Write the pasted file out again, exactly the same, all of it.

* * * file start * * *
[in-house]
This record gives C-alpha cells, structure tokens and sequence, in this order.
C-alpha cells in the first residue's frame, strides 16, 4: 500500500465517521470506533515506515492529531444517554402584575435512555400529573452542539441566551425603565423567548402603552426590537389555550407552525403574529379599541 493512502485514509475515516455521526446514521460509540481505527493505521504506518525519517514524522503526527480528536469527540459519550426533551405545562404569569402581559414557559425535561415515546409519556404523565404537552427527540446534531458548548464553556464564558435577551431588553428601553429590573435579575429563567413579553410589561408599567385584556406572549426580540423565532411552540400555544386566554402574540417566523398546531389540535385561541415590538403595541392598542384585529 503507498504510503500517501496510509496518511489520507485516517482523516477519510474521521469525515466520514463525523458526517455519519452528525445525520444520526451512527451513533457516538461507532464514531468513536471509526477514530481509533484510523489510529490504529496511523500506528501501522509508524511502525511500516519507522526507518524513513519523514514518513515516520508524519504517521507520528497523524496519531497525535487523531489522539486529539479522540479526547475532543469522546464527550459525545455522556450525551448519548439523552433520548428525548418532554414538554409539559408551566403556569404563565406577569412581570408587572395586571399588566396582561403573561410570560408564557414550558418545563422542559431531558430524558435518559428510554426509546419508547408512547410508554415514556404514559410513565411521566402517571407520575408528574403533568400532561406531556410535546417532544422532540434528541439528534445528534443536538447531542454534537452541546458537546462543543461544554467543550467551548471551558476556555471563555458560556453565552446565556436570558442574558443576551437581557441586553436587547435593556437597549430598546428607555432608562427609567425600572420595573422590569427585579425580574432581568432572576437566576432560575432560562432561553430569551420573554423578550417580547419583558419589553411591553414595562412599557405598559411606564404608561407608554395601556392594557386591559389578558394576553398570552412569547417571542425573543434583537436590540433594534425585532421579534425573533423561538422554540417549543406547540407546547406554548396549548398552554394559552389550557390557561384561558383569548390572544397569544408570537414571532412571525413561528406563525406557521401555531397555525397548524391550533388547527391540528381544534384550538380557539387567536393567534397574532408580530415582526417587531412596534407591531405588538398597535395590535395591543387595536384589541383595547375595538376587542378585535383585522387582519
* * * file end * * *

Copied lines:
[in-house]
This record gives C-alpha cells, structure tokens and sequence, in this order.
C-alpha cells in the first residue's frame, strides 16, 4: 500500500465517521470506533515506515492529531444517554402584575435512555400529573452542539441566551425603565423567548402603552426590537389555550407552525403574529379599541 493512502485514509475515516455521526446514521460509540481505527493505521504506518525519517514524522503526527480528536469527540459519550426533551405545562404569569402581559414557559425535561415515546409519556404523565404537552427527540446534531458548548464553556464564558435577551431588553428601553429590573435579575429563567413579553410589561408599567385584556406572549426580540423565532411552540400555544386566554402574540417566523398546531389540535385561541415590538403595541392598542384585529 503507498504510503500517501496510509496518511489520507485516517482523516477519510474521521469525515466520514463525523458526517455519519452528525445525520444520526451512527451513533457516538461507532464514531468513536471509526477514530481509533484510523489510529490504529496511523500506528501501522509508524511502525511500516519507522526507518524513513519523514514518513515516520508524519504517521507520528497523524496519531497525535487523531489522539486529539479522540479526547475532543469522546464527550459525545455522556450525551448519548439523552433520548428525548418532554414538554409539559408551566403556569404563565406577569412581570408587572395586571399588566396582561403573561410570560408564557414550558418545563422542559431531558430524558435518559428510554426509546419508547408512547410508554415514556404514559410513565411521566402517571407520575408528574403533568400532561406531556410535546417532544422532540434528541439528534445528534443536538447531542454534537452541546458537546462543543461544554467543550467551548471551558476556555471563555458560556453565552446565556436570558442574558443576551437581557441586553436587547435593556437597549430598546428607555432608562427609567425600572420595573422590569427585579425580574432581568432572576437566576432560575432560562432561553430569551420573554423578550417580547419583558419589553411591553414595562412599557405598559411606564404608561407608554395601556392594557386591559389578558394576553398570552412569547417571542425573543434583537436590540433594534425585532421579534425573533423561538422554540417549543406547540407546547406554548396549548398552554394559552389550557390557561384561558383569548390572544397569544408570537414571532412571525413561528406563525406557521401555531397555525397548524391550533388547527391540528381544534384550538380557539387567536393567534397574532408580530415582526417587531412596534407591531405588538398597535395590535395591543387595536384589541383595547375595538376587542378585535383585522387582519